We report a patient harboring the PTPN11 c.1403C > T mutation which manifested with a phenotype of childhood-onset LS, fulfilling clinical criteria (multiple lentigines plus 2 major features [4]), and later development of neuropathic pain related to hypertrophic nerve roots and plexi.

The association of skin changes, facial dysmorphism and mild cardiac abnormalities are almost universally present in LS patients [4]; sensorineural hearing loss and neurological deficits (neuropsychological difficulties and rarely seizures) are present in less than a third of the cases. Most abnormalities are present at birth, however some can appear during childhood, as is often the case for lentigines, or even develop during adulthood, as for ventricular hypertrophy.

Mutations in PTPN11 are responsible for 80% of LS cases. The c.1403C > T nucleotide substitution found in our patient is the most frequently reported mutation, and it leads to a decreased catalytic capacity of the SHP2 protein. RAF1 and BRAF mutations are much less frequently encountered.

LS belongs to the NCFCs family. The most prevalent disorders of this group are Noonan syndrome and Neurofibromatosis-1 (NF1), while LS is a rarer condition. NCFCs display common clinical features such as psychomotor delay, facial dysmorphism and cardiac, cutaneous and skeletal abnormalities. Although genetic causes of NCFCs are heterogeneous, the molecular mechanisms involved alter the RAS/MAPK signaling pathway [5]. RAS is a human oncogene implicated in different cellular functions and its transducing signal, involving different MAP kinases, is critical for cell proliferation and survival. Thus, its disruption may result in uncontrolled cell growth and cancer. Somatic mutations in protein components of this pathway are found in various malignancies [6]. In contrast, germ-line mutations, which result in a less dysfunctional gene product, underlie the development of NCFCs.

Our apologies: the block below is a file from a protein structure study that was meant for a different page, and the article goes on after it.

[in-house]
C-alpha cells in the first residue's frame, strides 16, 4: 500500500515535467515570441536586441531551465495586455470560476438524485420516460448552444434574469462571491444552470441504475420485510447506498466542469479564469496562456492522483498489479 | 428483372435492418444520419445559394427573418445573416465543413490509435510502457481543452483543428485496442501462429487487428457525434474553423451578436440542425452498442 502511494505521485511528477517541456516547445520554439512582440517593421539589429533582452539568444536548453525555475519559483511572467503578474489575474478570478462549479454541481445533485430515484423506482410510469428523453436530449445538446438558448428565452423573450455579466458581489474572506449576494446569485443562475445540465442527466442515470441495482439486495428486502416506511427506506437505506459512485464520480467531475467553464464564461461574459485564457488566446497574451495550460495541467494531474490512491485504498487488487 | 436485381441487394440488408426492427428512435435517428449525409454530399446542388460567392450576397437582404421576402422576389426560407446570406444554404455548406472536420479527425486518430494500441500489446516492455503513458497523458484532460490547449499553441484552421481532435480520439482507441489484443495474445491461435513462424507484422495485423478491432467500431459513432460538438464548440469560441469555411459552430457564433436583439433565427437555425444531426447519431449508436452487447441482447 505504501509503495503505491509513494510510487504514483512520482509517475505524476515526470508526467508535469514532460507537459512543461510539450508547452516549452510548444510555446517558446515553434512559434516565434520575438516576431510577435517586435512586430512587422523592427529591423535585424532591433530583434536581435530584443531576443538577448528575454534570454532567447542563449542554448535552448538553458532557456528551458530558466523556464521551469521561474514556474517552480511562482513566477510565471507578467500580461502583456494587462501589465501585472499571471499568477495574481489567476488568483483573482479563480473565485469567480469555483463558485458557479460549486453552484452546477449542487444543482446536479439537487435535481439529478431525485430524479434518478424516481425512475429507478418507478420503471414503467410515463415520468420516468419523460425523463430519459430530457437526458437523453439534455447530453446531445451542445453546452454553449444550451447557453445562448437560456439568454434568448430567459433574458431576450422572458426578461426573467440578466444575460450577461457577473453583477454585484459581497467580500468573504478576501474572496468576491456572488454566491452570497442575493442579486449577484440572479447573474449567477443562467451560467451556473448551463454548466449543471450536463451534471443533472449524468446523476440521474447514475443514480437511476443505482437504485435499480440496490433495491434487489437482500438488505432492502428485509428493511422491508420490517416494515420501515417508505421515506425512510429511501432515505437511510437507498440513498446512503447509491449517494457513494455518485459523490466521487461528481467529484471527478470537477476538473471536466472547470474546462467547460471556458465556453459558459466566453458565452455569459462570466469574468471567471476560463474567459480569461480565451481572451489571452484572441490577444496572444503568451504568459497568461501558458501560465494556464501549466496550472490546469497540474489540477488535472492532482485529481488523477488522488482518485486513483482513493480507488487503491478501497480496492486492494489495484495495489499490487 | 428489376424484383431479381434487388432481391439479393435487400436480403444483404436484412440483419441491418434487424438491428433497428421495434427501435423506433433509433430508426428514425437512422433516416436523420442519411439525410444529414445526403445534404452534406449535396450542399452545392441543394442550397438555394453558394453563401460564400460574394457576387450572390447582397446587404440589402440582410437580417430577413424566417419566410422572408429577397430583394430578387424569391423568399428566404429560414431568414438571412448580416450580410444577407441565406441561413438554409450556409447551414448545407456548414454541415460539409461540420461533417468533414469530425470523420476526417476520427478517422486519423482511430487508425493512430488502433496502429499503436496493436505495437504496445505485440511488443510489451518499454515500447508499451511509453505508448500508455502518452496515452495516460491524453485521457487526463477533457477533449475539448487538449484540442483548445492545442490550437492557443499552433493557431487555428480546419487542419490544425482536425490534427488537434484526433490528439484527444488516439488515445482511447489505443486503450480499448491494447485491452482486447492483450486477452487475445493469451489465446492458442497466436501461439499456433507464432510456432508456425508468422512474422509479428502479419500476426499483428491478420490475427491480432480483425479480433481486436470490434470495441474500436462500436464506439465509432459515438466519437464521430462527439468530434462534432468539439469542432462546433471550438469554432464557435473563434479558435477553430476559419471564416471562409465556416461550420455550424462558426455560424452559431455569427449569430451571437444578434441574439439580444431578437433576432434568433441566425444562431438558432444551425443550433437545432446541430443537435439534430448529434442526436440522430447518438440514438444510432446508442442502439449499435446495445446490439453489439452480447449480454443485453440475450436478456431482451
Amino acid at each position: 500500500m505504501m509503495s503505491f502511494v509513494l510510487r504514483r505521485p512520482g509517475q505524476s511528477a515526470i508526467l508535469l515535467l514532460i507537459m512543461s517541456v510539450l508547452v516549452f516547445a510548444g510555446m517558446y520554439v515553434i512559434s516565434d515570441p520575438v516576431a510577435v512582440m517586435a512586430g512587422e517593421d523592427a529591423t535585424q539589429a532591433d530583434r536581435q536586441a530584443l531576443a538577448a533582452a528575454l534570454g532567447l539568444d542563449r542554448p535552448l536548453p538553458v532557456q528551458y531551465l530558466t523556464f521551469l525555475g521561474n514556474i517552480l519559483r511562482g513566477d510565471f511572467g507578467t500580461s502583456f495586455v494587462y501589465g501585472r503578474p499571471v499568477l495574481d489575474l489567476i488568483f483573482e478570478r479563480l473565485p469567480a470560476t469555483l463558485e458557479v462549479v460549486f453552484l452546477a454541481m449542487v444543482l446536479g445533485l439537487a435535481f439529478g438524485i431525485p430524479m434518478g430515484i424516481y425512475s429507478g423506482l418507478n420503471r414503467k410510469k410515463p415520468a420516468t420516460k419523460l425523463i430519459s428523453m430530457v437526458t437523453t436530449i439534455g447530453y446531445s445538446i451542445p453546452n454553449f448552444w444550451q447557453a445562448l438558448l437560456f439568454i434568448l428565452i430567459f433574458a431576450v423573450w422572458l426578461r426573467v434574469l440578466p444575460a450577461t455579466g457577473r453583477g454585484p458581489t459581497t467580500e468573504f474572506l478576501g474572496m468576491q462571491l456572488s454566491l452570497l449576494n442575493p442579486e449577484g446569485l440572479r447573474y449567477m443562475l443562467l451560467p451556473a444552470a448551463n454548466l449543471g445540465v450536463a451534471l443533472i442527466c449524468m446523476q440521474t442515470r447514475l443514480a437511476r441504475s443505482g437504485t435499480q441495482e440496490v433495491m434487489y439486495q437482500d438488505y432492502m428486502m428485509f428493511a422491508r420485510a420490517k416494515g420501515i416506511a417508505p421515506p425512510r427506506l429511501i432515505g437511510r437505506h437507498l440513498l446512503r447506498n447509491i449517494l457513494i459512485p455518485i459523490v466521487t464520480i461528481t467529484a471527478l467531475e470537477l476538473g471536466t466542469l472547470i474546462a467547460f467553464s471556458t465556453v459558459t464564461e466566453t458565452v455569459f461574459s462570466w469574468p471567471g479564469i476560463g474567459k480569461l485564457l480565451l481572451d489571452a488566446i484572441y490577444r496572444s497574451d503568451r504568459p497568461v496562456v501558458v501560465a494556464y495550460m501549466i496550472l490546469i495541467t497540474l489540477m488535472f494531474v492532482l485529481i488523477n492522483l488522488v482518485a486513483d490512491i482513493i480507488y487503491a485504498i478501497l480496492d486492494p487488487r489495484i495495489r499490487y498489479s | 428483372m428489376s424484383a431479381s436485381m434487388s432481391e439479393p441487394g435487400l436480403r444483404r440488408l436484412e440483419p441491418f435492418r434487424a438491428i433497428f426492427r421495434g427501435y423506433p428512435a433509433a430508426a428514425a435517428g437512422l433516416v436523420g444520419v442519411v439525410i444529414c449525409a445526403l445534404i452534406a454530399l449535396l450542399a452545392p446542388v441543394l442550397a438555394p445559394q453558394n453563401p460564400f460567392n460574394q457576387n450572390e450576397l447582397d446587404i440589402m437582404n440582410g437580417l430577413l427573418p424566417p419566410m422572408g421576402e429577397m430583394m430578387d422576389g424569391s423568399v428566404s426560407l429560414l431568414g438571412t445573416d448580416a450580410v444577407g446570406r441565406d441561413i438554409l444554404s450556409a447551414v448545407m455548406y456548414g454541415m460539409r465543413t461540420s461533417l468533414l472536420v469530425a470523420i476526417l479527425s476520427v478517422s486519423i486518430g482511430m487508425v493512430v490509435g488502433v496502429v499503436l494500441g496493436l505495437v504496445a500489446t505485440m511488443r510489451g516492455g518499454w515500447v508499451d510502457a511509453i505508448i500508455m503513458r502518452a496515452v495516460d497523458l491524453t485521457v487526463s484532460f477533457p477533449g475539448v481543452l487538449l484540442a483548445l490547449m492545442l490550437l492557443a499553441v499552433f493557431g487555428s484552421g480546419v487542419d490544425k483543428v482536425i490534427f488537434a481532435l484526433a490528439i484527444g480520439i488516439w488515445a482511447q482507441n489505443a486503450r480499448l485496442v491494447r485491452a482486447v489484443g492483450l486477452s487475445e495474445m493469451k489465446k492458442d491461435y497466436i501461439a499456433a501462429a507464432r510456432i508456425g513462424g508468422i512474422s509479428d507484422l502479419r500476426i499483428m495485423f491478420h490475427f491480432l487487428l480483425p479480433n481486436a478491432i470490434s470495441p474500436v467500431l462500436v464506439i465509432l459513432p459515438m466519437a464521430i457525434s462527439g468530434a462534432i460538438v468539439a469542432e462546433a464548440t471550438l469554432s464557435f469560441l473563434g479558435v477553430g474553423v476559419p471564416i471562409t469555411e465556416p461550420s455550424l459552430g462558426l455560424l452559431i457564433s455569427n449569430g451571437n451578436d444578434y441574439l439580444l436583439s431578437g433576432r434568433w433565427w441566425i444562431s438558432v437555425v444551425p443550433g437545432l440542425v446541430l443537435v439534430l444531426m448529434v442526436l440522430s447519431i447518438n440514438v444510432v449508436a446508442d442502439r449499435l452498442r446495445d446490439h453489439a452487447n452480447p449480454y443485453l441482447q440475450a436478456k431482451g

NCFCs display significant genetic and phenotypic heterogeneity: on the one hand, mutations in the same gene may be responsible for different syndromes, as is the case for Noonan syndrome and LS, mostly caused by mutations in the PTPN11 gene; on the other hand, dysfunction of different proteins at various levels of the RAS/MAPK cascade can lead to similar clinical presentations [7,8].

Our patient harbored a PTPN11 de novo mutation manifesting as LS associated with nerve and roots hypertrophy and neuropathic pain. Although these latter changes, associated with gadolinium-enhanced deep nodules evoking neurofibromas, are typical findings of NF1, our subject presented no NF1 gene mutations. Recently, three cases of PTPN11 mutations were reported with early cutaneous, but no neurological, features of NF1 [9]. Our patient showed cafe-au-lait spots, however without other dermatological hallmarks of NF1, such as skinfold freckling or cutaneous neurofibromas. Some authors suggested that NF1 can be misdiagnosed if based solely on the presence of these skin abnormalities, which can be encountered in other conditions and disappear with growth [10].

Our observation underscores that LS caused by PTPN11 mutations could be associated with a proximal radiculoplexopathy. This finding is of clinical relevance: while neurologic complications are common in NF1, they are not routinely screened for in LS patients. Thus, clinicians should question adult LS individuals about the development of neuropathic pain and neurological deficits, and perform careful physical examination and consider spinal MRI in search of plexi/root hypertrophy and neurofibromas.